But medically there are differences between racial and ethnic groups, genders and age groups that affects health outcomes. We hear about these differences all the time — just wait for the next big health observance month.
American Heart Month (February): Heart disease is the no. 1 killer of women, causing 1 in 3 deaths each year.
Skin Cancer Awareness Month (May): Between 40 and 50 percent of Americans who are at least 65 years old will have either basal cell carcinoma or squamous cell carcinoma at least once.
Domestic Violence Awareness Month (October): One of the leading causes of death of African-American women ages 15 to 34 is homicide at the hands of a current or former intimate partner.
While these statistics make for great press releases, I have no idea what to do with that information other than going to a dermatologist or cardiologist regularly.
What if you don’t trust doctors?
It is understandable if you don’t. The road to modern medicine is paved with bodies — not just at Tuskegee. There are reports of our nation’s most prestigious institutions conducting unethical experiments: like doctors at the Rockefeller Institute for Medical Research injecting children with syphilis, Sloan Kettering doctors injecting women with live cancer cells, or the National Institute of Health and what would later be known as the World Health Organization’s Pan American Health Organization using prostitutes with STDs to infect prisoners and mental health patients in Guatemala. That’s just some examples of medical misconduct in the 20th century.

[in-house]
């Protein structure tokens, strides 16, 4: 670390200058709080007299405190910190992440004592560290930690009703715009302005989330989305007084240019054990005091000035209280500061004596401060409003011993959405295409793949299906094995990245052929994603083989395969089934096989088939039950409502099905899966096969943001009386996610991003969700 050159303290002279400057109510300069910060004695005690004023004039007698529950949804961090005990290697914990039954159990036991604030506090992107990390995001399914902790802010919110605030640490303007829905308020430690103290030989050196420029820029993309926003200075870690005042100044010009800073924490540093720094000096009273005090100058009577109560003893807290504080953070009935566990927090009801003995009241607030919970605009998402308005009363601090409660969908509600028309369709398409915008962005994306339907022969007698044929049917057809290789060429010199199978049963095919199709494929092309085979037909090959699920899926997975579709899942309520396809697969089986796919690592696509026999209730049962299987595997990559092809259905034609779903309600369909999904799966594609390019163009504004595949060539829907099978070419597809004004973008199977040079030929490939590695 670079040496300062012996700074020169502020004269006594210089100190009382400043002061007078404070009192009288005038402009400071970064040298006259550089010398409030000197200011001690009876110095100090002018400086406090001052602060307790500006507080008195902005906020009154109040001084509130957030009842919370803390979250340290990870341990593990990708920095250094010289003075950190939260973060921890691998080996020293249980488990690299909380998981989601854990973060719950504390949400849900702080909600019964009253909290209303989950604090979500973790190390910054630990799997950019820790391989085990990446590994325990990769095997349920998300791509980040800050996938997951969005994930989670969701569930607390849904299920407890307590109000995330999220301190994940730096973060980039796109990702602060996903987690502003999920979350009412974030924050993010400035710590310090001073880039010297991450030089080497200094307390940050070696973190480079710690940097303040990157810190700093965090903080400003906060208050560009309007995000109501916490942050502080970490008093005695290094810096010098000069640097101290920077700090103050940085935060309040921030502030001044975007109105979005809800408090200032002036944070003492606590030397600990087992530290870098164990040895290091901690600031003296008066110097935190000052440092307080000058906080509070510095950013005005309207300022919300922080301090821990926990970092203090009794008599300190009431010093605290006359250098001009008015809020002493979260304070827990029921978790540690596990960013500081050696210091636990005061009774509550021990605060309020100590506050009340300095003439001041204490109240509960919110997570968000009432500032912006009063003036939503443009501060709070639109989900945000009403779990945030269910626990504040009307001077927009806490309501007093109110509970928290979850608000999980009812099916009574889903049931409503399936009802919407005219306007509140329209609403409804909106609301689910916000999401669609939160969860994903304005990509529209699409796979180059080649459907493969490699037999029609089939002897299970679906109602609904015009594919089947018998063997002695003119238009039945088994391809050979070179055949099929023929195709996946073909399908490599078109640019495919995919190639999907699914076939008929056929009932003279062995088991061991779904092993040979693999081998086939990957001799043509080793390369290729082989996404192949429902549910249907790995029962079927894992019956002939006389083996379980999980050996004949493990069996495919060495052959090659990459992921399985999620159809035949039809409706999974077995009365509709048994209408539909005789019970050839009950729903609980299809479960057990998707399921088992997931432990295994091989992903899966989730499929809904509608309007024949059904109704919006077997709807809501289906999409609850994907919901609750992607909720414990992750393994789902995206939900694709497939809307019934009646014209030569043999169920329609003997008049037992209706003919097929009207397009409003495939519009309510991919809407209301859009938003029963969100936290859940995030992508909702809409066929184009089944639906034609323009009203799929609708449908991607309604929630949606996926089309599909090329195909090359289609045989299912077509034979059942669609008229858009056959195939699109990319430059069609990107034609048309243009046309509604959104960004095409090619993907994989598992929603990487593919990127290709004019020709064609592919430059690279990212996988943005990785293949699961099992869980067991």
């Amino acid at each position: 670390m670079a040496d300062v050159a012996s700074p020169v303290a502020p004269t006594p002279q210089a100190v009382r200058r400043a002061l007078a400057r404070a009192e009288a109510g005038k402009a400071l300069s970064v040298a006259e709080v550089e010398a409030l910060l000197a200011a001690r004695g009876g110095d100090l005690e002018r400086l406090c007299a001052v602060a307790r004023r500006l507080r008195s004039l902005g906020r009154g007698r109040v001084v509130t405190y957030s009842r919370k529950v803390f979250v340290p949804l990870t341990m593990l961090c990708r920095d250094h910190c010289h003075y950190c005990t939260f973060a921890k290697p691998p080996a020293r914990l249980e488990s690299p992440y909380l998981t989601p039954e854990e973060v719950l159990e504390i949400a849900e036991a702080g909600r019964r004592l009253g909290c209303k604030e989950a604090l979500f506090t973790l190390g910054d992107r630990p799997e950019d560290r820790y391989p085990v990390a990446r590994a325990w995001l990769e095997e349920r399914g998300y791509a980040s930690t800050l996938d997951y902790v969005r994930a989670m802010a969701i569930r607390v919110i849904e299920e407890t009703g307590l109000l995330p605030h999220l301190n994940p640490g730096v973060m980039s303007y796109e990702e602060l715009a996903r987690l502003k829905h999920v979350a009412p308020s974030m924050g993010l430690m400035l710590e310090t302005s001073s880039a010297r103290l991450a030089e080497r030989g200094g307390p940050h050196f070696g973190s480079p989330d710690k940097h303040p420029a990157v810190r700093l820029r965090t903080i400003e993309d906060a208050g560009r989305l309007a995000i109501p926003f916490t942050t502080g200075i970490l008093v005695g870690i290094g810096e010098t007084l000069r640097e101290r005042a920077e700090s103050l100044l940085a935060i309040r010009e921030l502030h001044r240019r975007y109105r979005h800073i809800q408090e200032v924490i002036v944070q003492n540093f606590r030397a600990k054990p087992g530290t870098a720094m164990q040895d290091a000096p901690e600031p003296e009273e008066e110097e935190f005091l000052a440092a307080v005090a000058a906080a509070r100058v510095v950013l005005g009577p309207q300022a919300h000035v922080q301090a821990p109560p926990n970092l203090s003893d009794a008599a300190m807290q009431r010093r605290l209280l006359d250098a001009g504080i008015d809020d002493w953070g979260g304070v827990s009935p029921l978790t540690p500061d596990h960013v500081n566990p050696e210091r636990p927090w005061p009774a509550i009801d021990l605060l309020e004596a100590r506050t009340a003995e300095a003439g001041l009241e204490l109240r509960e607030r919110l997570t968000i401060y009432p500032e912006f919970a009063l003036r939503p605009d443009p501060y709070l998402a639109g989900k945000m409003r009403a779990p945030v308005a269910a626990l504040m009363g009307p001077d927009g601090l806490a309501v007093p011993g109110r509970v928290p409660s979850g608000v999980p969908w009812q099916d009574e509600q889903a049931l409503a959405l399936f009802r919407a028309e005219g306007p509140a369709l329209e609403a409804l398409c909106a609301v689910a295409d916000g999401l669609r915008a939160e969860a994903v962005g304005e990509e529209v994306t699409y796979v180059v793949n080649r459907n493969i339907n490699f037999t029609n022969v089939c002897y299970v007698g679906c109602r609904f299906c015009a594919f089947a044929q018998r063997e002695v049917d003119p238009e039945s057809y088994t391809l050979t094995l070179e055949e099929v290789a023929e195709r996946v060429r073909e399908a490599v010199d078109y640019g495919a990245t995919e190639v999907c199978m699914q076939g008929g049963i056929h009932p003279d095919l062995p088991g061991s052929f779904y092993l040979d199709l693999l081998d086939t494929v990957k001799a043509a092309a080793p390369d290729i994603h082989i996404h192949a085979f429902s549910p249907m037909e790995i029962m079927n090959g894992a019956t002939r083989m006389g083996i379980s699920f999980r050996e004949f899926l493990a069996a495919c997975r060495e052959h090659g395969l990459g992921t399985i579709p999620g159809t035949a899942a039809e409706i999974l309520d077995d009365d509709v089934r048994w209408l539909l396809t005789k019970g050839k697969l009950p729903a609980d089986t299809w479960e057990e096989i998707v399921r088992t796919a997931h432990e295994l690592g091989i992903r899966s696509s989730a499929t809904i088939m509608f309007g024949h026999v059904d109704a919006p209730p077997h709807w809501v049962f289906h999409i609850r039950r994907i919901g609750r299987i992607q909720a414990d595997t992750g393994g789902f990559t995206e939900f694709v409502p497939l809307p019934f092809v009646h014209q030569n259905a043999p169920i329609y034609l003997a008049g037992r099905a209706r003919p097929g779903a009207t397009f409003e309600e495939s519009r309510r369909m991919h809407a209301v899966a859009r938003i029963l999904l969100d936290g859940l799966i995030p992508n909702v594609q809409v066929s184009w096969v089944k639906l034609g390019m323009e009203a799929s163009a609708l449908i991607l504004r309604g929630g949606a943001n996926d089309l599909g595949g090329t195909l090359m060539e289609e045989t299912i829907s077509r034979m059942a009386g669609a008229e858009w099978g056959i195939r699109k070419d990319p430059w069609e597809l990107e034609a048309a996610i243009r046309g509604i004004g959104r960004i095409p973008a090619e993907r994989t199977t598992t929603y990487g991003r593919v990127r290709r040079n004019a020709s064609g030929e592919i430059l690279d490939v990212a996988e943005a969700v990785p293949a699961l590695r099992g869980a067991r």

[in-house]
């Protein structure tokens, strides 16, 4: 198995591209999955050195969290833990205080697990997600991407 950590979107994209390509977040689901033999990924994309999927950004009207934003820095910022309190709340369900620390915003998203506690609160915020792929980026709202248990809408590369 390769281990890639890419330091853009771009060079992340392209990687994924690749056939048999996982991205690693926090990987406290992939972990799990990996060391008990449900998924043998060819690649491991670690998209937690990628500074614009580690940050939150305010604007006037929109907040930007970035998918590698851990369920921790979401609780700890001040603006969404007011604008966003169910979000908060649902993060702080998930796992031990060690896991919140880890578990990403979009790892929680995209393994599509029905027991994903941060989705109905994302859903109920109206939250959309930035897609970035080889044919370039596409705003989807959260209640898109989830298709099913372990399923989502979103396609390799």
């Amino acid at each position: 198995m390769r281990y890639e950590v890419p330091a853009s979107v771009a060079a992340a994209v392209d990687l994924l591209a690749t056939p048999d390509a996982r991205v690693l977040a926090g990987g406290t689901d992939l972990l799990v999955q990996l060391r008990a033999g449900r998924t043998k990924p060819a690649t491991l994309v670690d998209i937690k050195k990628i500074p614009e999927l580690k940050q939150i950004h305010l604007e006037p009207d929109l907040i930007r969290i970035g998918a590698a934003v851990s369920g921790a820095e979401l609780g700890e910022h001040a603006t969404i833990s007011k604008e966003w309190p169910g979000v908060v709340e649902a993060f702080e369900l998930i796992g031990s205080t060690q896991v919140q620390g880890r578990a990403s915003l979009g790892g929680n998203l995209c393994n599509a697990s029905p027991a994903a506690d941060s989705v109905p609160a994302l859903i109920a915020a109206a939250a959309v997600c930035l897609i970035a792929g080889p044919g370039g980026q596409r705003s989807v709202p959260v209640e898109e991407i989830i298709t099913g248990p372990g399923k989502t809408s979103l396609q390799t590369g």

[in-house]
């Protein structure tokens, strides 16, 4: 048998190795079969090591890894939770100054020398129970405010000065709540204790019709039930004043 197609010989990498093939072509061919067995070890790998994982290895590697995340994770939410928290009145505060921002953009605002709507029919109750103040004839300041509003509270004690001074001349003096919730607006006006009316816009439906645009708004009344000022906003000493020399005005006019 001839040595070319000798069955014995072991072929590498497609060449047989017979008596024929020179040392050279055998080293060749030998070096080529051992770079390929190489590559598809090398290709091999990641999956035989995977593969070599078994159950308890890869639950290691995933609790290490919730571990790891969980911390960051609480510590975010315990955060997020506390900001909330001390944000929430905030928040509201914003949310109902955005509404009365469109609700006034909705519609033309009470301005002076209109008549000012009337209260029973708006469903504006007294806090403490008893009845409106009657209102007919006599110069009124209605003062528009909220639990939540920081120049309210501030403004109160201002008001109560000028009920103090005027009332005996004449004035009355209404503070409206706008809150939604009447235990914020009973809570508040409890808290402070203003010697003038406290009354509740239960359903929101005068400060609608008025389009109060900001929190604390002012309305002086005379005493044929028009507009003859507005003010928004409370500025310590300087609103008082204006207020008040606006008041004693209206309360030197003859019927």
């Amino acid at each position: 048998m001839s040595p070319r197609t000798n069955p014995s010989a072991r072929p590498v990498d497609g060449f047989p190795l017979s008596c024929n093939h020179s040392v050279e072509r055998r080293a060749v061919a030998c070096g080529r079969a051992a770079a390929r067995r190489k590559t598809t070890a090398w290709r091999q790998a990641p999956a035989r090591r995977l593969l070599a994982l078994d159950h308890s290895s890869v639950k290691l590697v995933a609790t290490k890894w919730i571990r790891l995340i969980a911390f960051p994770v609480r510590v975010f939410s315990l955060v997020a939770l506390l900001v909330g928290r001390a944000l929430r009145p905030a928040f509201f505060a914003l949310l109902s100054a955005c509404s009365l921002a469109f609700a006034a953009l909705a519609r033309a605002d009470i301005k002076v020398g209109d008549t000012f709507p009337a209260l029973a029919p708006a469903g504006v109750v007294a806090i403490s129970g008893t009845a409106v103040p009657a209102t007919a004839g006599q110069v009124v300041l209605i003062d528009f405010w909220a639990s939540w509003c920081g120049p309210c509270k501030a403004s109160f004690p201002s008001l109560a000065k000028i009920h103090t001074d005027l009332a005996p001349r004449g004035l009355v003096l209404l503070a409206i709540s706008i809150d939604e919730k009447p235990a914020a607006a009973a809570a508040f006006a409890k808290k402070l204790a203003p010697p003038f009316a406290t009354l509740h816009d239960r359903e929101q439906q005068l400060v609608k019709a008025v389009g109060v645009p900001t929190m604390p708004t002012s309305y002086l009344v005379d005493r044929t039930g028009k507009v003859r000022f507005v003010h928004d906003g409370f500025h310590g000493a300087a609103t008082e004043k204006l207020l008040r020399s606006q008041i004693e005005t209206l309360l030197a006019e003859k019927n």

Even if you feel indifferent about the practice of medicine, what if you can’t afford to see a specialist?
The fact of the matter is, having health insurance doesn’t mean you can afford to access healthcare. For some reason, the two are often mixed up. Insurance is just that an assurance of compensation for specified loss, damage or illness. Health care is the maintenance of physical or mental health. According to a Commonwealth Fund report released last year, approximately 31 million people with some form of health insurance fail to fill essential prescriptions, undergo necessary diagnostic tests or procedures or see specialists due to cost.
The best-kept secret of the affordable care act (at least for those not purchasing plans on the exchange) is there is no regulation of the health insurance premiums and deductibles. With rather high premiums and deductibles, an average healthy person might pay for all healthcare costs out of pocket — if they can afford it. So if you purchase a plan on the exchange, it might feel like you’re paying twice for coverage. But I digress.
What does this have to do with my gifts, passions, and goals? More importantly, what does it mean to you, my patient reader?
It means we’re about to go on a journey into our bodies to understand factors that are often beyond our control. On this journey, I’ll try to answer the “why” — why do these disparities exist? And “how” — how can we work to eliminate these differences. Hang tight — it’s going to be a wild ride.